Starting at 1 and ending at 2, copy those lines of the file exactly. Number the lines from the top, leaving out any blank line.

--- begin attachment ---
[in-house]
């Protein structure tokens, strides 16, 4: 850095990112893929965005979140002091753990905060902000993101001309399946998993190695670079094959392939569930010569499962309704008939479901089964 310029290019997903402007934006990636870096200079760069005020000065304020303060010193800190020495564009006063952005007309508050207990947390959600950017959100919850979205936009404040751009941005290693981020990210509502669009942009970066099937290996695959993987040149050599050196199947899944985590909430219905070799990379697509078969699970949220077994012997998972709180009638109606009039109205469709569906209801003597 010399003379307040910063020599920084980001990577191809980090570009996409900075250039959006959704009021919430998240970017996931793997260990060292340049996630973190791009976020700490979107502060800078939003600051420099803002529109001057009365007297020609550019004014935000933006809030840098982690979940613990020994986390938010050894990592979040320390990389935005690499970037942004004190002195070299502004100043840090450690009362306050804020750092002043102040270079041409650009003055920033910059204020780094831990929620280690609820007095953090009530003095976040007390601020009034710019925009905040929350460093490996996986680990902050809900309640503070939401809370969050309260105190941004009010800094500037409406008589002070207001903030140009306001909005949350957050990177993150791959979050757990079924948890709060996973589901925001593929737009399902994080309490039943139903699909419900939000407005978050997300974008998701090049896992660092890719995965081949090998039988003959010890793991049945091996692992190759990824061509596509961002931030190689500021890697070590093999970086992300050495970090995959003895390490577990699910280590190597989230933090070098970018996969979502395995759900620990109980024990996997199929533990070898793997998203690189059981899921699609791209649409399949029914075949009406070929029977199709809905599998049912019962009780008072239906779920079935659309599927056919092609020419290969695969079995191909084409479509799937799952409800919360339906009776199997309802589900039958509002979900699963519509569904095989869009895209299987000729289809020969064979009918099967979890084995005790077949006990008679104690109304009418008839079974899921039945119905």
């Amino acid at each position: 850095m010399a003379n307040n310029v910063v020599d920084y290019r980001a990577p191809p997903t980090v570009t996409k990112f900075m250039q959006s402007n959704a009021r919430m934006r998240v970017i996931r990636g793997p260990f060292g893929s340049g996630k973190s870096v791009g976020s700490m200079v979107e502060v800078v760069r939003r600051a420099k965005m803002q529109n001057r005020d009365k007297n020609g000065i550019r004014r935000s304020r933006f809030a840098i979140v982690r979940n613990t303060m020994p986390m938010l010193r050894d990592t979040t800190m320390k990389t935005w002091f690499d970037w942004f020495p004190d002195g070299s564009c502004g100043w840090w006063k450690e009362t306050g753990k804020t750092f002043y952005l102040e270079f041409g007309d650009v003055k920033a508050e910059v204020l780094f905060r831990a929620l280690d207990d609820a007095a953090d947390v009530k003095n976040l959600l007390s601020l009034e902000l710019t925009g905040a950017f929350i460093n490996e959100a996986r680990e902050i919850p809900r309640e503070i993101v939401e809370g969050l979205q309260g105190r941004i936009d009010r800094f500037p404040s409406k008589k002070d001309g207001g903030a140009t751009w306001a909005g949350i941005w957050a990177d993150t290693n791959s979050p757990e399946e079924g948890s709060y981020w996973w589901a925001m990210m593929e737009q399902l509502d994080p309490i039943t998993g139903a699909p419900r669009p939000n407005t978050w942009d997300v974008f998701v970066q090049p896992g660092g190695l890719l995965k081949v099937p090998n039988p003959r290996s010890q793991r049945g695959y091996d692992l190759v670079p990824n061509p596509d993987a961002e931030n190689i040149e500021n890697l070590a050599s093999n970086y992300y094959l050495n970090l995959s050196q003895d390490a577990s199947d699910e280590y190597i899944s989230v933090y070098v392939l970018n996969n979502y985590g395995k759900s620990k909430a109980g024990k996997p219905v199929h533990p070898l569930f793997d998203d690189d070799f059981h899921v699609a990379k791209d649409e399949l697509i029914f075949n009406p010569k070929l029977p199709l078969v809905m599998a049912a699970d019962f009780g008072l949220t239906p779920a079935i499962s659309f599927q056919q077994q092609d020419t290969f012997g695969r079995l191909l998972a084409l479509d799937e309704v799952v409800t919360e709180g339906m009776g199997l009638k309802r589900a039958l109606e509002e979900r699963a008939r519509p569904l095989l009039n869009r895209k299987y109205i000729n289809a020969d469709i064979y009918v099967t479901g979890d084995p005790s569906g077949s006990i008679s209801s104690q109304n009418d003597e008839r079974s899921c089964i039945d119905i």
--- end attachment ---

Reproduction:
[in-house]
């Protein structure tokens, strides 16, 4: 850095990112893929965005979140002091753990905060902000993101001309399946998993190695670079094959392939569930010569499962309704008939479901089964 310029290019997903402007934006990636870096200079760069005020000065304020303060010193800190020495564009006063952005007309508050207990947390959600950017959100919850979205936009404040751009941005290693981020990210509502669009942009970066099937290996695959993987040149050599050196199947899944985590909430219905070799990379697509078969699970949220077994012997998972709180009638109606009039109205469709569906209801003597 010399003379307040910063020599920084980001990577191809980090570009996409900075250039959006959704009021919430998240970017996931793997260990060292340049996630973190791009976020700490979107502060800078939003600051420099803002529109001057009365007297020609550019004014935000933006809030840098982690979940613990020994986390938010050894990592979040320390990389935005690499970037942004004190002195070299502004100043840090450690009362306050804020750092002043102040270079041409650009003055920033910059204020780094831990929620280690609820007095953090009530003095976040007390601020009034710019925009905040929350460093490996996986680990902050809900309640503070939401809370969050309260105190941004009010800094500037409406008589002070207001903030140009306001909005949350957050990177993150791959979050757990079924948890709060996973589901925001593929737009399902994080309490039943139903699909419900939000407005978050997300974008998701090049896992660092890719995965081949090998039988003959010890793991049945091996692992190759990824061509596509961002931030190689500021890697070590093999970086992300050495970090995959003895390490577990699910280590190597989230933090070098970018996969979502395995759900620990109980024990996997199929533990070898793997998203690189059981899921699609791209649409399949029914075949009406070929029977199709809905599998049912019962009780008072239906779920079935659309599927056919092609020419290969695969079995191909084409479509799937799952409800919360339906009776199997309802589900039958509002979900699963519509569904095989869009895209299987000729289809020969064979009918099967979890084995005790077949006990008679104690109304009418008839079974899921039945119905």